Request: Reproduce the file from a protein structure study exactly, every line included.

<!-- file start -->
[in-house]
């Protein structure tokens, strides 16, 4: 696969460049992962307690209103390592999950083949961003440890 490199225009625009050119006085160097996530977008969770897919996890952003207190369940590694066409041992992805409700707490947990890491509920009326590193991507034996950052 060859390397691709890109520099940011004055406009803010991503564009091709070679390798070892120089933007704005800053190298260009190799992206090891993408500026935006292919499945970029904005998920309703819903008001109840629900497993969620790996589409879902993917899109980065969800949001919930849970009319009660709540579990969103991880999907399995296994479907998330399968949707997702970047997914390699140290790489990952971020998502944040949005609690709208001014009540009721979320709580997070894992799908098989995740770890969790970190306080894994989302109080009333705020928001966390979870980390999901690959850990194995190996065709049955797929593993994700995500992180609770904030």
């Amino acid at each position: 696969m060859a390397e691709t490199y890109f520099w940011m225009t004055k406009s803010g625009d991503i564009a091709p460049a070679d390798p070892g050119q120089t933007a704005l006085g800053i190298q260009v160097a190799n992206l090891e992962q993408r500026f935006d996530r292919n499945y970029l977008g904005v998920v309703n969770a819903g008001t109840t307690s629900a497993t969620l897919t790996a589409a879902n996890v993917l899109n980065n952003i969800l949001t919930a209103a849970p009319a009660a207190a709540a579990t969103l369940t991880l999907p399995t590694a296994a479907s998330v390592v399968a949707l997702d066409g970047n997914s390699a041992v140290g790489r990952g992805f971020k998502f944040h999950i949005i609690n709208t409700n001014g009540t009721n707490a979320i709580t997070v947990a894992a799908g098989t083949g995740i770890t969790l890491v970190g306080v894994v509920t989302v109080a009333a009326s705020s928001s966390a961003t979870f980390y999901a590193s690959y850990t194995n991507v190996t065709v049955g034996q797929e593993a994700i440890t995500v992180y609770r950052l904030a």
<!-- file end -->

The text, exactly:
[in-house]
């Protein structure tokens, strides 16, 4: 696969460049992962307690209103390592999950083949961003440890 490199225009625009050119006085160097996530977008969770897919996890952003207190369940590694066409041992992805409700707490947990890491509920009326590193991507034996950052 060859390397691709890109520099940011004055406009803010991503564009091709070679390798070892120089933007704005800053190298260009190799992206090891993408500026935006292919499945970029904005998920309703819903008001109840629900497993969620790996589409879902993917899109980065969800949001919930849970009319009660709540579990969103991880999907399995296994479907998330399968949707997702970047997914390699140290790489990952971020998502944040949005609690709208001014009540009721979320709580997070894992799908098989995740770890969790970190306080894994989302109080009333705020928001966390979870980390999901690959850990194995190996065709049955797929593993994700995500992180609770904030």
């Amino acid at each position: 696969m060859a390397e691709t490199y890109f520099w940011m225009t004055k406009s803010g625009d991503i564009a091709p460049a070679d390798p070892g050119q120089t933007a704005l006085g800053i190298q260009v160097a190799n992206l090891e992962q993408r500026f935006d996530r292919n499945y970029l977008g904005v998920v309703n969770a819903g008001t109840t307690s629900a497993t969620l897919t790996a589409a879902n996890v993917l899109n980065n952003i969800l949001t919930a209103a849970p009319a009660a207190a709540a579990t969103l369940t991880l999907p399995t590694a296994a479907s998330v390592v399968a949707l997702d066409g970047n997914s390699a041992v140290g790489r990952g992805f971020k998502f944040h999950i949005i609690n709208t409700n001014g009540t009721n707490a979320i709580t997070v947990a894992a799908g098989t083949g995740i770890t969790l890491v970190g306080v894994v509920t989302v109080a009333a009326s705020s928001s966390a961003t979870f980390y999901a590193s690959y850990t194995n991507v190996t065709v049955g034996q797929e593993a994700i440890t995500v992180y609770r950052l904030a």